FYI, This has been posted here before, but deserves mentioning again: The first A300 to leave AA's fleet will be next year (2008) and the last one will leave in 2012. They are no longer renewing leases and will return them to their lessors when the leases expire. I don't know how many we'll lose each year. This info was provided at this year's Purser Conference in May. You can bet UPS and/or FedEx will snap those birds up in no time.



The views expressed are mine alone and do not necessarily reflect my employer’s views.
User currently offlineBA787 From United Kingdom, joined Jun 2006, 2596 posts, RR: 7
Reply 21, posted (7 years 4 months 2 weeks 2 days 9 hours ago) and read 3525 times:

Quoting Baron95 (Reply 10):

I meant more as an aviation enthusiast and although what you say is true, I defy you not to be amazed by the noise of those MD80s and the A300 is just a favourite airplane of mine. I am not into historical a/c. but the DC9/MD80s and the early Airbuses do interest me. I'd rather ride an MD80 than the f**cked AA 757s

BA787


User currently offline747400sp From United States of America, joined Aug 2003, 3758 posts, RR: 2
Reply 22, posted (7 years 4 months 2 weeks 2 days 9 hours ago) and read 3494 times:

Quoting Boeing743 (Thread starter):
I am surprised that Airbus 300 is still flying even it is old plane in US and AA is only airline that still flying them in US.

Fed Ex fly them. I belive you must mean as passengers airliners.  Wink


User currently offlineBaron95 From United States of America, joined May 2006, 1335 posts, RR: 8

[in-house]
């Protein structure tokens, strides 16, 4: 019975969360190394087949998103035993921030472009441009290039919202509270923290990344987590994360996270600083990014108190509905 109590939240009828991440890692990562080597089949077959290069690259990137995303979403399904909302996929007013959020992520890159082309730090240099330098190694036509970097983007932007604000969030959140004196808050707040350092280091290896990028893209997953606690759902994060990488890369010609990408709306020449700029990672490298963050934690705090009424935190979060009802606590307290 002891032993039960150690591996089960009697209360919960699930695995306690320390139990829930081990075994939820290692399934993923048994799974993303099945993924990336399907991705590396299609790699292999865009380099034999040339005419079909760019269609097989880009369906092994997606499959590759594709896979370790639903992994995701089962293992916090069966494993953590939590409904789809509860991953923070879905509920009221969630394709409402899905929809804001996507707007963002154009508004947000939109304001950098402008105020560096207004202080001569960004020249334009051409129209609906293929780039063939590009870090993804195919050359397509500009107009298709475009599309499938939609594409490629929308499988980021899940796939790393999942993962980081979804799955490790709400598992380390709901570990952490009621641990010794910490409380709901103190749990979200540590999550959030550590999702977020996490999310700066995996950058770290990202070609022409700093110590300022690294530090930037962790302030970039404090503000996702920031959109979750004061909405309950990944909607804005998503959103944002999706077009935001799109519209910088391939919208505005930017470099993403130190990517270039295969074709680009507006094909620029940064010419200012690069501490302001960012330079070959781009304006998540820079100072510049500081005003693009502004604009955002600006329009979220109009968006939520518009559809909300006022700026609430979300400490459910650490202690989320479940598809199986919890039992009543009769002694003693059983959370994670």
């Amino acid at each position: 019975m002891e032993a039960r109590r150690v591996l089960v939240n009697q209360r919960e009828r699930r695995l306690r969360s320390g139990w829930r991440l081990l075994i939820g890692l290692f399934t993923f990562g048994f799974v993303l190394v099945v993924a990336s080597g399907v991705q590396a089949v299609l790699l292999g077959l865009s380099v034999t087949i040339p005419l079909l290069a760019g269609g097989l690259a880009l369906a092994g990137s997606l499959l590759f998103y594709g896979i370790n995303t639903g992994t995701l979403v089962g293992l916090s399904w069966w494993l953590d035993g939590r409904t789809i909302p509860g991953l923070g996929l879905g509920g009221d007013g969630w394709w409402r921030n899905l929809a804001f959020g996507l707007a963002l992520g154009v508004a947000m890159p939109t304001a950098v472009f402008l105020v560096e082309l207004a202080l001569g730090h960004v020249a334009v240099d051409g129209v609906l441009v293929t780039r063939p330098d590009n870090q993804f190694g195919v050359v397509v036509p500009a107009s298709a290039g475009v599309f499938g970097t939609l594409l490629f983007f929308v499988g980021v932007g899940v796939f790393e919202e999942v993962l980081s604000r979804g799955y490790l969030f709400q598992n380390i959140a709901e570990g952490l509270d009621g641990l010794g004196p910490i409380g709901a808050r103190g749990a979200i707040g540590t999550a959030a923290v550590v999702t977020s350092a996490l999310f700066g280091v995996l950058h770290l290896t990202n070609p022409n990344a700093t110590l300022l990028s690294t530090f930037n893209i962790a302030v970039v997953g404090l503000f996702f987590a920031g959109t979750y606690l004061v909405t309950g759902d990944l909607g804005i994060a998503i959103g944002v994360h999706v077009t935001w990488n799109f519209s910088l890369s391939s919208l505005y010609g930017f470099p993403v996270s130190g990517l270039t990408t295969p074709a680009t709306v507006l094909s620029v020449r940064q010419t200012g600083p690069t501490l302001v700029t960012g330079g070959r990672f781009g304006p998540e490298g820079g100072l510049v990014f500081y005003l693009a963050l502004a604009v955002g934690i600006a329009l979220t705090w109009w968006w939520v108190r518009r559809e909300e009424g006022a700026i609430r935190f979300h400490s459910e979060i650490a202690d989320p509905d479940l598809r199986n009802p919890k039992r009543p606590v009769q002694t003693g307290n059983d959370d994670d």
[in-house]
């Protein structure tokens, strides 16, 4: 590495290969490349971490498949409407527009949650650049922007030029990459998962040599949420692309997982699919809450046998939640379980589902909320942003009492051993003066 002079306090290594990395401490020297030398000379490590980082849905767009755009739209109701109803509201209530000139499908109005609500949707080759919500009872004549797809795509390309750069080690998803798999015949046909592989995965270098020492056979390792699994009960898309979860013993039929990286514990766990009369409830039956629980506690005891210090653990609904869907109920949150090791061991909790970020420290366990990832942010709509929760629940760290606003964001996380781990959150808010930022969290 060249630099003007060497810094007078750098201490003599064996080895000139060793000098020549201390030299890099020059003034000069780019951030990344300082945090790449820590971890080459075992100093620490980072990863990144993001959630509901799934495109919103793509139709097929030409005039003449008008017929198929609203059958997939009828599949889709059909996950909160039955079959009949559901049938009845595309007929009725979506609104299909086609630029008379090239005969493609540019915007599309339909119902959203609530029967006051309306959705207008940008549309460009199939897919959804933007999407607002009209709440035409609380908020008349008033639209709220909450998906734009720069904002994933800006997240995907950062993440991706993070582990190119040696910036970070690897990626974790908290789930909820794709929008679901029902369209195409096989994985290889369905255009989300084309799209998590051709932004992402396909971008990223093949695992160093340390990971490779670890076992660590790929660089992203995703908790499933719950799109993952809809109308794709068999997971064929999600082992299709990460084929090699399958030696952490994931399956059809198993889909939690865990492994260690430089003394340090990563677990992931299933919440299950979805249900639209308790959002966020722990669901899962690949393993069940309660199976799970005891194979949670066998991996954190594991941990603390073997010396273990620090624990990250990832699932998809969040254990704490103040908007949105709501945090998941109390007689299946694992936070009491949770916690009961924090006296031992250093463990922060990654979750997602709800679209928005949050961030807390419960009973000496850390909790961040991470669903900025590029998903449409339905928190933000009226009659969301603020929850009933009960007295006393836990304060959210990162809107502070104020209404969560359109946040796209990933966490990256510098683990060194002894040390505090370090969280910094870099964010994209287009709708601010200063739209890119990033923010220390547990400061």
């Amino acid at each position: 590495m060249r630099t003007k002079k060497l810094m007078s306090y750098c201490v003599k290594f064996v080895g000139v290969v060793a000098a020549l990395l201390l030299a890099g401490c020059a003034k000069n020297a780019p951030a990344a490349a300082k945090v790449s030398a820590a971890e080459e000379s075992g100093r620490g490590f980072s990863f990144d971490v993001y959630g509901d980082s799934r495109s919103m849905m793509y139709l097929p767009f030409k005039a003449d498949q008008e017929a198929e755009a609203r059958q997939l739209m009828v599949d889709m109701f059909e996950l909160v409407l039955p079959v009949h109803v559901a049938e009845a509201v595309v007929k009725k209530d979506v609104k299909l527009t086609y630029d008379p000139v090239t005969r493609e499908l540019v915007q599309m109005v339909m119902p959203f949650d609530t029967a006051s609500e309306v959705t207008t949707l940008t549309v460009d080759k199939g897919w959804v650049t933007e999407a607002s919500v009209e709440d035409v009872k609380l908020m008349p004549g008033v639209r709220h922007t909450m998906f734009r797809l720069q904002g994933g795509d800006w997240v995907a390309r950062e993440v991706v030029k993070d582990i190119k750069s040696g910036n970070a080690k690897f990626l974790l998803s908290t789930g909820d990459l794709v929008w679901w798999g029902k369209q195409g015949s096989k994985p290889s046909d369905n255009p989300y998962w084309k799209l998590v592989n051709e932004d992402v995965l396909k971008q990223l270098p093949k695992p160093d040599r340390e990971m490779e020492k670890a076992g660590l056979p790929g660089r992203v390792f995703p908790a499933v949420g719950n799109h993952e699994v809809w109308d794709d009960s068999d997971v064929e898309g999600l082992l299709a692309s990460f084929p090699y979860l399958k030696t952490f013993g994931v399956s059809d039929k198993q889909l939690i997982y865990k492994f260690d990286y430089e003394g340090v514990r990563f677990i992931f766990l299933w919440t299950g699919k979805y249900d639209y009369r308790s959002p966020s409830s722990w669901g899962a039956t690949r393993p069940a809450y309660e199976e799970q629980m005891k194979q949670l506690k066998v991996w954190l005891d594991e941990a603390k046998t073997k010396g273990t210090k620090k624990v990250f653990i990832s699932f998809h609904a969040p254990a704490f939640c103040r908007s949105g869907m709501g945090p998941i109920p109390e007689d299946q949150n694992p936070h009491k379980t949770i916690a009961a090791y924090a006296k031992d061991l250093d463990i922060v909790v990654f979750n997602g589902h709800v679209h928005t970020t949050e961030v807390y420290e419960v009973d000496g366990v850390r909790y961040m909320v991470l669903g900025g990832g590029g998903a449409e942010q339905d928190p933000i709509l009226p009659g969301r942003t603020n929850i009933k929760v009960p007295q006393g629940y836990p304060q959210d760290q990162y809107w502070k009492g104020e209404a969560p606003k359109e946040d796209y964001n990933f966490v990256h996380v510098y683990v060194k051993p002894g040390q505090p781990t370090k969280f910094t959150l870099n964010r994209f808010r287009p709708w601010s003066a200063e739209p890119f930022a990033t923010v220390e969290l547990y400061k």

Reply 23, posted (7 years 4 months 2 weeks 2 days 8 hours ago) and read 3473 times:

Quoting QQflyboy (Reply 11):
No different than WN and AS 73Gs.



Quoting QQflyboy (Reply 11):
Besides, the F seats on the MD-80 are only 1.5 inches narrower than the 737 and 757.

Hummm. That may be true measuring seat cushion width, but the F passenger in a AA 738 has a lot more room than on an AA Dog. The 738 interior fuselage diameter is over a foot wider than the MD80. Both types have 2x2 seating in F. Do the math. I don't think you can get away from the fact that the F passaner in a Mad Dog has less space than any mainline F class passenger on other types. No matter how you spin it.

Quoting QQflyboy (Reply 11):
Actually, all the overhead bins can accommodate roll-a-board carry-ons.

Correct. I'm sorry, I meant wheels first on the x2 side (as you correctly surmized). Thanks for repplying to my comment intelligently instead of the typical A.net ("it fits").

Quoting Commavia (Reply 17):
Finally, as for the First Class - perhaps I'm flying in a different MD80 than you are, but I find the MD80 First Class to be perhaps the most enjoyable narrowbody premium cabin flying experience I've ever had

I'm sorry, but as stated above, you have less room than ANY other mainline F on other types. the 738 is actually a bit quieter (in my estimation), perhaps due to better insullation and enviromentals (e.g. air conditioning flow). Engine noise is not relevant for F on the Dog or 738. Slipstream noise is the dominant noise factor in cruise for both types. As for sitting in the back of a Dog, god help you, if you are near the engines with the fans a mere inches from your ear. Been there, no like.

Quoting BA787 (Reply 21):
I meant more as an aviation enthusiast and although what you say is true,

Fair enough. I agree. The MD80 is an interesting ride - the culmination of the DC-9 line. AA Pilots seem to be very protective of the type. I was sitting next to an AA Captain dadheading once, flying out of DCA on an ERJ, and he went on and on quoting the CAS advantge of the Dog vs the American Eagle ERJs (I believe at that time oil around $35 it was 7 cents). I also agree that we need to respect the A300 for ushering in the era of the widebody twin. So I agree, from an enthusiast's point of view, the culmination of the Douglas narrowbody and the plane that got Airbus in business are indeed milestones in aviation. So, I've flown in them more than enough, now I want to fly in more comfortable contraptions. Get rid of them AA - how about withing the next 10 years. Is that too much to ask.



Killer Fleet: E190, 737-900ER, 777-300ER